Healthcare Technology Featured Article

July 26, 2012

How Communications Technology Can Improve Doctor/Patient Relationships

Let’s face it. These days, most of us are pretty impatient and hate to wait for anything. We get frustrated when we stand in line at the deli while they slice our meat, we tap our watches waiting for the garage to call back about our new brake pads, and we certainly don’t want to wait to hear that our lost luggage has been found. But all of these annoyances pale in comparison to the life-or-death communications that we sometimes need to hear from our physicians. If you know anyone who has ever fretted by the phone, waiting to hear if the results of her biopsy were ready, then you are aware at how frustrating the lack of communication between doctors and patients can be. Luckily, there are technologies that can make this communication smoother and easier.

E-mail: It seems pretty simple, right? I mean, everybody seems to use e-mail, from the middle school kid who wants to pester his teacher for assignments, to the CEO of your company who wants to disseminate good news about the quarterly earnings. But how can doctors use e-mail to make communication easier? Doctors can use e-mail to take care of a lot of mundane communication, from appointment and medication reminders, to attachments containing guidelines or helpful links, to sending out billing and administrative forms. While privacy rules strictly govern the type of information that can be sent via e-mail, the technology can still be used as an intermediate form of communication. Many patients carry e-mail-enabled smartphones, so doctors can shoot them messages at any time of day if they have time to chat or want the patient to come in for a visit to talk about test results, for example.

Telemedicine: Sometimes it is hard to make it to the doctor’s office, and sometimes a full-blown appointment is unnecessary, as doctors may only need to convey a small bit of information to patients. In these cases, telemedicine is becoming more and more popular. Doctors can use video conferencing technology to get in touch with patients and conduct business over a secure video chat. They can take patient questions, give information or demonstrations, all while being able to see and hear patients. This type of interaction is not always best, but many doctors feel the face-to-face conversations are better than mere phone calls, and in some cases, telemedicine can saved time for doctors while saving money for patients. Ultimately, these interactions are governed by privacy regulations, of course, but can be beneficial to both parties when used properly.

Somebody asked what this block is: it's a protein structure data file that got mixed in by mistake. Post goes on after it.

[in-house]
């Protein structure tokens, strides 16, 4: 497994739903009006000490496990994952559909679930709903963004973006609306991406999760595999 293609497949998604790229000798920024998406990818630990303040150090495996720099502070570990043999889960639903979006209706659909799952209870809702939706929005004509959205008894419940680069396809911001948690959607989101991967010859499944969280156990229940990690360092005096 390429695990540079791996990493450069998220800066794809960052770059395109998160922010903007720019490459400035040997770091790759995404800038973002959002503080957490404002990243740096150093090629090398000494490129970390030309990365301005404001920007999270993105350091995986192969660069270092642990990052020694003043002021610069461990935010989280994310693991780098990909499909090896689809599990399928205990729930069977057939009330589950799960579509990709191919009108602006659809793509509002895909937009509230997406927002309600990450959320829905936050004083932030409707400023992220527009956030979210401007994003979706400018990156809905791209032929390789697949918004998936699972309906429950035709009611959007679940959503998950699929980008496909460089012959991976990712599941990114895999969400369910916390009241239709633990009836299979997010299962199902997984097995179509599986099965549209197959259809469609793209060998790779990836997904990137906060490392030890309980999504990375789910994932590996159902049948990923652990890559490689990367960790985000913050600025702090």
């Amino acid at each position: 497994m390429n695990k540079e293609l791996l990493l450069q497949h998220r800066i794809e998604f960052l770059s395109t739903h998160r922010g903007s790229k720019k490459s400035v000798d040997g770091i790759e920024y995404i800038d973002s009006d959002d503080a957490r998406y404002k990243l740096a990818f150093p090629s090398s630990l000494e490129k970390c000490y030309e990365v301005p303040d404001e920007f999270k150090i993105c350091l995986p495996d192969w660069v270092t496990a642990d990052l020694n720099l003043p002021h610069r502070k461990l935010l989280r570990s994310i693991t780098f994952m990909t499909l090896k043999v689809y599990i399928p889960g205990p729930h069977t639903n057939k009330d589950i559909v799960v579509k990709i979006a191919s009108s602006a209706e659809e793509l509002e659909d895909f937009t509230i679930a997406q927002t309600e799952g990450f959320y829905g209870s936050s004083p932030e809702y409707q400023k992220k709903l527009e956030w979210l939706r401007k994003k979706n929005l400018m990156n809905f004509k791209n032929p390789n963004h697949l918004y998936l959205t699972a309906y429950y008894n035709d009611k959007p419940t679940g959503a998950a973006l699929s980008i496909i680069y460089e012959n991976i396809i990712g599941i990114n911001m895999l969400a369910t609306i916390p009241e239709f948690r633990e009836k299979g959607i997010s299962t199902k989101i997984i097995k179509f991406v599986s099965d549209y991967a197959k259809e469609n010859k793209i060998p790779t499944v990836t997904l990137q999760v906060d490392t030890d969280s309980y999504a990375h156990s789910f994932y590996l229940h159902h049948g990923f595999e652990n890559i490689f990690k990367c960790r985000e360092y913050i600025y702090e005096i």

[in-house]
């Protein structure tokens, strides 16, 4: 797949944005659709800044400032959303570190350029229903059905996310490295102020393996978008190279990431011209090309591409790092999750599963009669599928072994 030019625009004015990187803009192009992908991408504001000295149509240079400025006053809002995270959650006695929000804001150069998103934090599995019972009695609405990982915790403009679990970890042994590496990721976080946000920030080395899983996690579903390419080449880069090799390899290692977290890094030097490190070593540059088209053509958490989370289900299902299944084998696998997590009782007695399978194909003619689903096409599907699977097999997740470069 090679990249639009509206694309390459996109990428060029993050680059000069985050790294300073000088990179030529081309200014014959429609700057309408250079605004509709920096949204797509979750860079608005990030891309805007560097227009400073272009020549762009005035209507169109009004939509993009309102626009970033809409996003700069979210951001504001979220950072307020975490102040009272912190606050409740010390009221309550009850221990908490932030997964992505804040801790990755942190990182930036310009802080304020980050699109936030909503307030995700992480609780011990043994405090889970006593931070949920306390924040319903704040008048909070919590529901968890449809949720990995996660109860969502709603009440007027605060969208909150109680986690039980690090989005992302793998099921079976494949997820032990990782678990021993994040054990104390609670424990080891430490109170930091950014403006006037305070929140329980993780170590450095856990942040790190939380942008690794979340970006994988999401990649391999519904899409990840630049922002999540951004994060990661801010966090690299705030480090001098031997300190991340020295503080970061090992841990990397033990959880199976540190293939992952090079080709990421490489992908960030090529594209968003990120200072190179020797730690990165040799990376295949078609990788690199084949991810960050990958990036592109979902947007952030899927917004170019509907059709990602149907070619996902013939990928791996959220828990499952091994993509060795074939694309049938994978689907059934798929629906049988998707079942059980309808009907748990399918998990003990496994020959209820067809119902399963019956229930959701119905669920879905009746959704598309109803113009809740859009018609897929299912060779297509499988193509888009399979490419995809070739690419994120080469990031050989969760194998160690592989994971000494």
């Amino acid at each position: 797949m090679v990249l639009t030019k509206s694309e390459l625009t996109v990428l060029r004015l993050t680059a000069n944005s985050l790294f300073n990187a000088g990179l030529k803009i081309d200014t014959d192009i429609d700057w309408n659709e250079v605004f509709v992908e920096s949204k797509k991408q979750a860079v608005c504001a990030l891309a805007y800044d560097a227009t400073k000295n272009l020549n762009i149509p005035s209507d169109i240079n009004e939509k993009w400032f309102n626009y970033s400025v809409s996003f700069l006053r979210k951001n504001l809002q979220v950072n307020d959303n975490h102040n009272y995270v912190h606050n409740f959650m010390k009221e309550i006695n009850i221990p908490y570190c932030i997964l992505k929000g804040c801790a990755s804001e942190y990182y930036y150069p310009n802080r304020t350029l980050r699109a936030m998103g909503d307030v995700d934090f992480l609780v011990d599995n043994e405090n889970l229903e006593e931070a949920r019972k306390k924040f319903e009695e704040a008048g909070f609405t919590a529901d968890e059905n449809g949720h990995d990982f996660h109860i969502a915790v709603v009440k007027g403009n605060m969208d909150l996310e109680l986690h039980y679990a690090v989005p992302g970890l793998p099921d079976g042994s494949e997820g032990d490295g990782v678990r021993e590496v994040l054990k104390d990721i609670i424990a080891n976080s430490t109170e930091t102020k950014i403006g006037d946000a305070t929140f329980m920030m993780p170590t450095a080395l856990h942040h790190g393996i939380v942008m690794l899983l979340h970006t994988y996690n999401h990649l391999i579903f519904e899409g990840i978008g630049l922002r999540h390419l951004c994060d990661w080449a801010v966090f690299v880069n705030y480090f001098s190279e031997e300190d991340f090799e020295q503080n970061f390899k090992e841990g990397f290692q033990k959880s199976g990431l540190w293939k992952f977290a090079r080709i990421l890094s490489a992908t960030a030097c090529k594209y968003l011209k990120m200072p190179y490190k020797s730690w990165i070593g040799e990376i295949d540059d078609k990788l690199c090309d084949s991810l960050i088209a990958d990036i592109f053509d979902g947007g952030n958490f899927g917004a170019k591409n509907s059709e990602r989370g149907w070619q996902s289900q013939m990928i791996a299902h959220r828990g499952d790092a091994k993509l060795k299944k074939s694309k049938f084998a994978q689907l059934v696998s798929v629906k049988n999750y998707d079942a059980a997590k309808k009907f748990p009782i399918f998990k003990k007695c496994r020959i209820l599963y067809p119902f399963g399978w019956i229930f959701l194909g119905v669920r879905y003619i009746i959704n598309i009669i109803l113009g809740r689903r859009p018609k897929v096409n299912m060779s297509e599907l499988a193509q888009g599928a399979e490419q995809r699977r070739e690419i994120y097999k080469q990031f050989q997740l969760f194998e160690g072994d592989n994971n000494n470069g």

Tablets: Increasingly, our world is full of data and heavily slanted toward audio-visual interactions. With the increase in speed, power and efficiency of tablet devices, doctors are finding them more and more useful for patient interactions. Physicians can access and update electronic health records on these devices, they can show audio, video and photographic information to customers on hand, and they can carry the devices with them, as to have access to all the information they need at their fingertips. They can call a patient and have records, images and charts in front of them, making calls – and in-office visits – more efficient for them and meaningful for patients.

Unified Communications: Long gone are the days of pocket pagers. Now, by connecting video conferencing, e-mail, chat, messaging, voice calling and tablet capabilities, doctors can be sure to be in touch at all times (except when they step out to live their own personal lives, I suppose). With the proper unified communications and mobility solutions, they can be in touch with colleagues, patients, hospitals and more, allowing them to receive and disseminate information quickly and efficiently. Again, all of this would be regulated by privacy laws, and doctors may feel overwhelmed at first by this “always on, always accessible” persona, but in the end, it will make communication more efficient and help patients have the peace of mind they need. After all, if someone is waiting to hear if she has cancer, she doesn’t want to have to call over and over to get the information. Connectivity will save her the burden of not knowing, and make things easier on the doctor and her staff as well. And, in the end, when it’s not a deli order or a car part but a matter of life and death, speed is of the utmost importance, whether the news is good, bad or otherwise.

Edited by Rachel Ramsey

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